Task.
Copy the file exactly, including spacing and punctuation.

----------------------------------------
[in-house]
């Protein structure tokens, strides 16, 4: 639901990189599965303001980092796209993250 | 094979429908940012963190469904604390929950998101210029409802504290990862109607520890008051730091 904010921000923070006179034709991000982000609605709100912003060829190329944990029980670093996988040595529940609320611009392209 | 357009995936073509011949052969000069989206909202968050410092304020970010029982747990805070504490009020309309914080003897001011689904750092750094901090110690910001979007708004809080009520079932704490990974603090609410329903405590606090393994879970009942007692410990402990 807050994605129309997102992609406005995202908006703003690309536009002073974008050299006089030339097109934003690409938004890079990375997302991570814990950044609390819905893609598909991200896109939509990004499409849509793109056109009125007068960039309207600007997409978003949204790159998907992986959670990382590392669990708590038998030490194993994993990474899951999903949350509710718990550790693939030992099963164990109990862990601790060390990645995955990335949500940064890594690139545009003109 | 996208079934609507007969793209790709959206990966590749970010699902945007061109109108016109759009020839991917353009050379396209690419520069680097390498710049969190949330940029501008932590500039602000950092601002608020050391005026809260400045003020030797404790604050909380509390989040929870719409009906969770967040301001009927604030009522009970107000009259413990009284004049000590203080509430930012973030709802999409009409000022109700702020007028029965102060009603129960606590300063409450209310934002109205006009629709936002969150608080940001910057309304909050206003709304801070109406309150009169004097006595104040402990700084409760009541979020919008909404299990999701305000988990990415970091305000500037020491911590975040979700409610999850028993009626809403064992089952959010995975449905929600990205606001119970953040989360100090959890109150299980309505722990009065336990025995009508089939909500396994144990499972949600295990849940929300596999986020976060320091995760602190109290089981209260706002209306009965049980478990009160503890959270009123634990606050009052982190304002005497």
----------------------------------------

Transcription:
[in-house]
């Protein structure tokens, strides 16, 4: 639901990189599965303001980092796209993250 | 094979429908940012963190469904604390929950998101210029409802504290990862109607520890008051730091 904010921000923070006179034709991000982000609605709100912003060829190329944990029980670093996988040595529940609320611009392209 | 357009995936073509011949052969000069989206909202968050410092304020970010029982747990805070504490009020309309914080003897001011689904750092750094901090110690910001979007708004809080009520079932704490990974603090609410329903405590606090393994879970009942007692410990402990 807050994605129309997102992609406005995202908006703003690309536009002073974008050299006089030339097109934003690409938004890079990375997302991570814990950044609390819905893609598909991200896109939509990004499409849509793109056109009125007068960039309207600007997409978003949204790159998907992986959670990382590392669990708590038998030490194993994993990474899951999903949350509710718990550790693939030992099963164990109990862990601790060390990645995955990335949500940064890594690139545009003109 | 996208079934609507007969793209790709959206990966590749970010699902945007061109109108016109759009020839991917353009050379396209690419520069680097390498710049969190949330940029501008932590500039602000950092601002608020050391005026809260400045003020030797404790604050909380509390989040929870719409009906969770967040301001009927604030009522009970107000009259413990009284004049000590203080509430930012973030709802999409009409000022109700702020007028029965102060009603129960606590300063409450209310934002109205006009629709936002969150608080940001910057309304909050206003709304801070109406309150009169004097006595104040402990700084409760009541979020919008909404299990999701305000988990990415970091305000500037020491911590975040979700409610999850028993009626809403064992089952959010995975449905929600990205606001119970953040989360100090959890109150299980309505722990009065336990025995009508089939909500396994144990499972949600295990849940929300596999986020976060320091995760602190109290089981209260706002209306009965049980478990009160503890959270009123634990606050009052982190304002005497």